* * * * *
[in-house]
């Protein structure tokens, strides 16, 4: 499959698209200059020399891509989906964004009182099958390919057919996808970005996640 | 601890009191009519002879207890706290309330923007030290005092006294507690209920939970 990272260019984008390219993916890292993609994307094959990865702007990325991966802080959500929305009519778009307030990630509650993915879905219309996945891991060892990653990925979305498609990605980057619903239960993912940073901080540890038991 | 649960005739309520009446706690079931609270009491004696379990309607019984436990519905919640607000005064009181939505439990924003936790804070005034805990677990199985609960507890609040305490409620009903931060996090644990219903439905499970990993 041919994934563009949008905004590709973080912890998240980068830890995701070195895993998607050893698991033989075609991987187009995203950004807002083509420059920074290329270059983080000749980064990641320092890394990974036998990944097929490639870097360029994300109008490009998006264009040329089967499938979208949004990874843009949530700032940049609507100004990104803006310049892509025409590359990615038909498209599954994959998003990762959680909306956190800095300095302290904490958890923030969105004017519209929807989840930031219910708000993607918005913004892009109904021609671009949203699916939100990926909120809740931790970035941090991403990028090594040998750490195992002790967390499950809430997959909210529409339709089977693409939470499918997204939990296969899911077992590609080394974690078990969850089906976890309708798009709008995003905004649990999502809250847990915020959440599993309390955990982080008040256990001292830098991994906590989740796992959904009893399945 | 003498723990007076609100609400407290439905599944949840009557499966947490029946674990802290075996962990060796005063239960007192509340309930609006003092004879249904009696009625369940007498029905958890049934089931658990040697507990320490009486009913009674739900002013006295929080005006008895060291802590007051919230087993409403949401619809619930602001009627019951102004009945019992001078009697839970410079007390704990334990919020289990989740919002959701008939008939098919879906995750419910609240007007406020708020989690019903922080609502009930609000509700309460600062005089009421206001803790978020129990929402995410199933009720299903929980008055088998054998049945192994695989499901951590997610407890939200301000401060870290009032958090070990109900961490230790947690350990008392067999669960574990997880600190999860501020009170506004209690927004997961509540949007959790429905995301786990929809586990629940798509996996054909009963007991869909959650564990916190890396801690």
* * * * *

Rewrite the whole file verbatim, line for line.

[in-house]
């Protein structure tokens, strides 16, 4: 499959698209200059020399891509989906964004009182099958390919057919996808970005996640 | 601890009191009519002879207890706290309330923007030290005092006294507690209920939970 990272260019984008390219993916890292993609994307094959990865702007990325991966802080959500929305009519778009307030990630509650993915879905219309996945891991060892990653990925979305498609990605980057619903239960993912940073901080540890038991 | 649960005739309520009446706690079931609270009491004696379990309607019984436990519905919640607000005064009181939505439990924003936790804070005034805990677990199985609960507890609040305490409620009903931060996090644990219903439905499970990993 041919994934563009949008905004590709973080912890998240980068830890995701070195895993998607050893698991033989075609991987187009995203950004807002083509420059920074290329270059983080000749980064990641320092890394990974036998990944097929490639870097360029994300109008490009998006264009040329089967499938979208949004990874843009949530700032940049609507100004990104803006310049892509025409590359990615038909498209599954994959998003990762959680909306956190800095300095302290904490958890923030969105004017519209929807989840930031219910708000993607918005913004892009109904021609671009949203699916939100990926909120809740931790970035941090991403990028090594040998750490195992002790967390499950809430997959909210529409339709089977693409939470499918997204939990296969899911077992590609080394974690078990969850089906976890309708798009709008995003905004649990999502809250847990915020959440599993309390955990982080008040256990001292830098991994906590989740796992959904009893399945 | 003498723990007076609100609400407290439905599944949840009557499966947490029946674990802290075996962990060796005063239960007192509340309930609006003092004879249904009696009625369940007498029905958890049934089931658990040697507990320490009486009913009674739900002013006295929080005006008895060291802590007051919230087993409403949401619809619930602001009627019951102004009945019992001078009697839970410079007390704990334990919020289990989740919002959701008939008939098919879906995750419910609240007007406020708020989690019903922080609502009930609000509700309460600062005089009421206001803790978020129990929402995410199933009720299903929980008055088998054998049945192994695989499901951590997610407890939200301000401060870290009032958090070990109900961490230790947690350990008392067999669960574990997880600190999860501020009170506004209690927004997961509540949007959790429905995301786990929809586990629940798509996996054909009963007991869909959650564990916190890396801690």